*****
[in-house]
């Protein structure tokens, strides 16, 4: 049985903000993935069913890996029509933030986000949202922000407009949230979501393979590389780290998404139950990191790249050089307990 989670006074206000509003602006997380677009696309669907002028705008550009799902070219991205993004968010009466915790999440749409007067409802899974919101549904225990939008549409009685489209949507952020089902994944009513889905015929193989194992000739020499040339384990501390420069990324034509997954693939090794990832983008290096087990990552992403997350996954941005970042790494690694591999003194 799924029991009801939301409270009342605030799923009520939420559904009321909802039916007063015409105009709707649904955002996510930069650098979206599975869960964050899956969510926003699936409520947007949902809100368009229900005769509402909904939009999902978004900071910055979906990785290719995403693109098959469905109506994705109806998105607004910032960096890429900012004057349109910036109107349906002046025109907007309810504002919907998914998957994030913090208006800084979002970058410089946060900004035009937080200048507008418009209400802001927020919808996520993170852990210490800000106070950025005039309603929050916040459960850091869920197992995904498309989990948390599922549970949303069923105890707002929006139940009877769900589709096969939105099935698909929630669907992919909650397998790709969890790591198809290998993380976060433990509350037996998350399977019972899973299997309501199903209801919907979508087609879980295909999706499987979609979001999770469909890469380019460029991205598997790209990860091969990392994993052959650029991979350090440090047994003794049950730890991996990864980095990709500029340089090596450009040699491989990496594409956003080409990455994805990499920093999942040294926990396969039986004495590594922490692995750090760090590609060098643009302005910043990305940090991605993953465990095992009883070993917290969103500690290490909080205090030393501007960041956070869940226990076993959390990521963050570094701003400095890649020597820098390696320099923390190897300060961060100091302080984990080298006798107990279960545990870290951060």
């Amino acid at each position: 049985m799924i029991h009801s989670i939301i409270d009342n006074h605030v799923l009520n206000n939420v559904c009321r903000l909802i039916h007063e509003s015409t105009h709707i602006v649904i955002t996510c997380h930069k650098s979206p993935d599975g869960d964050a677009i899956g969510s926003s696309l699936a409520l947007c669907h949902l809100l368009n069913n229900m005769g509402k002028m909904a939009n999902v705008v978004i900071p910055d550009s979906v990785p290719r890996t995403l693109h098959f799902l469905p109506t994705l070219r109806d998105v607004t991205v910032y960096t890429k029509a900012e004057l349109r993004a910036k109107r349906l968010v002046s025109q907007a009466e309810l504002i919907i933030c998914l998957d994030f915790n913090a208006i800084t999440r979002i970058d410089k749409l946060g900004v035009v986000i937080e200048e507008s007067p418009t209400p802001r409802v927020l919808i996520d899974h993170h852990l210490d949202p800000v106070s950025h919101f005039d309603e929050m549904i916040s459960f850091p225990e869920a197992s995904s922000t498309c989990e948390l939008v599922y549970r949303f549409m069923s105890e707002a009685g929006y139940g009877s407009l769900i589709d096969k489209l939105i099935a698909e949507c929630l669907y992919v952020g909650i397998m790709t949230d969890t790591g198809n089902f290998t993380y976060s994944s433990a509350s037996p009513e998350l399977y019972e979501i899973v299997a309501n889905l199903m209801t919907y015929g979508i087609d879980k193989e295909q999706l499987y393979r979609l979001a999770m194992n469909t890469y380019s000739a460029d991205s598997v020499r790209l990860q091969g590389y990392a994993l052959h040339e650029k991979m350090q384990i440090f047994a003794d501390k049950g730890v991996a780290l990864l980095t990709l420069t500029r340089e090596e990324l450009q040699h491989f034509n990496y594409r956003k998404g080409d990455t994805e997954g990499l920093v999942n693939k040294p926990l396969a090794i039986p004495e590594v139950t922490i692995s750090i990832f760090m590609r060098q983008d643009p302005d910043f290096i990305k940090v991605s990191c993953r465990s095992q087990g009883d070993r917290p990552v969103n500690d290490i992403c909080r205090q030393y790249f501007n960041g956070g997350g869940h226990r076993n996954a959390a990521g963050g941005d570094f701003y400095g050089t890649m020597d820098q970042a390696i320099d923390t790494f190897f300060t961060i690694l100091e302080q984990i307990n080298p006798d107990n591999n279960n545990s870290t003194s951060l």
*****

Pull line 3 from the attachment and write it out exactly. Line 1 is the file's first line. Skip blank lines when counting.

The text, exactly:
């Amino acid at each position: 049985m799924i029991h009801s989670i939301i409270d009342n006074h605030v799923l009520n206000n939420v559904c009321r903000l909802i039916h007063e509003s015409t105009h709707i602006v649904i955002t996510c997380h930069k650098s979206p993935d599975g869960d964050a677009i899956g969510s926003s696309l699936a409520l947007c669907h949902l809100l368009n069913n229900m005769g509402k002028m909904a939009n999902v705008v978004i900071p910055d550009s979906v990785p290719r890996t995403l693109h098959f799902l469905p109506t994705l070219r109806d998105v607004t991205v910032y960096t890429k029509a900012e004057l349109r993004a910036k109107r349906l968010v002046s025109q907007a009466e309810l504002i919907i933030c998914l998957d994030f915790n913090a208006i800084t999440r979002i970058d410089k749409l946060g900004v035009v986000i937080e200048e507008s007067p418009t209400p802001r409802v927020l919808i996520d899974h993170h852990l210490d949202p800000v106070s950025h919101f005039d309603e929050m549904i916040s459960f850091p225990e869920a197992s995904s922000t498309c989990e948390l939008v599922y549970r949303f549409m069923s105890e707002a009685g929006y139940g009877s407009l769900i589709d096969k489209l939105i099935a698909e949507c929630l669907y992919v952020g909650i397998m790709t949230d969890t790591g198809n089902f290998t993380y976060s994944s433990a509350s037996p009513e998350l399977y019972e979501i899973v299997a309501n889905l199903m209801t919907y015929g979508i087609d879980k193989e295909q999706l499987y393979r979609l979001a999770m194992n469909t890469y380019s000739a460029d991205s598997v020499r790209l990860q091969g590389y990392a994993l052959h040339e650029k991979m350090q384990i440090f047994a003794d501390k049950g730890v991996a780290l990864l980095t990709l420069t500029r340089e090596e990324l450009q040699h491989f034509n990496y594409r956003k998404g080409d990455t994805e997954g990499l920093v999942n693939k040294p926990l396969a090794i039986p004495e590594v139950t922490i692995s750090i990832f760090m590609r060098q983008d643009p302005d910043f290096i990305k940090v991605s990191c993953r465990s095992q087990g009883d070993r917290p990552v969103n500690d290490i992403c909080r205090q030393y790249f501007n960041g956070g997350g869940h226990r076993n996954a959390a990521g963050g941005d570094f701003y400095g050089t890649m020597d820098q970042a390696i320099d923390t790494f190897f300060t961060i690694l100091e302080q984990i307990n080298p006798d107990n591999n279960n545990s870290t003194s951060l």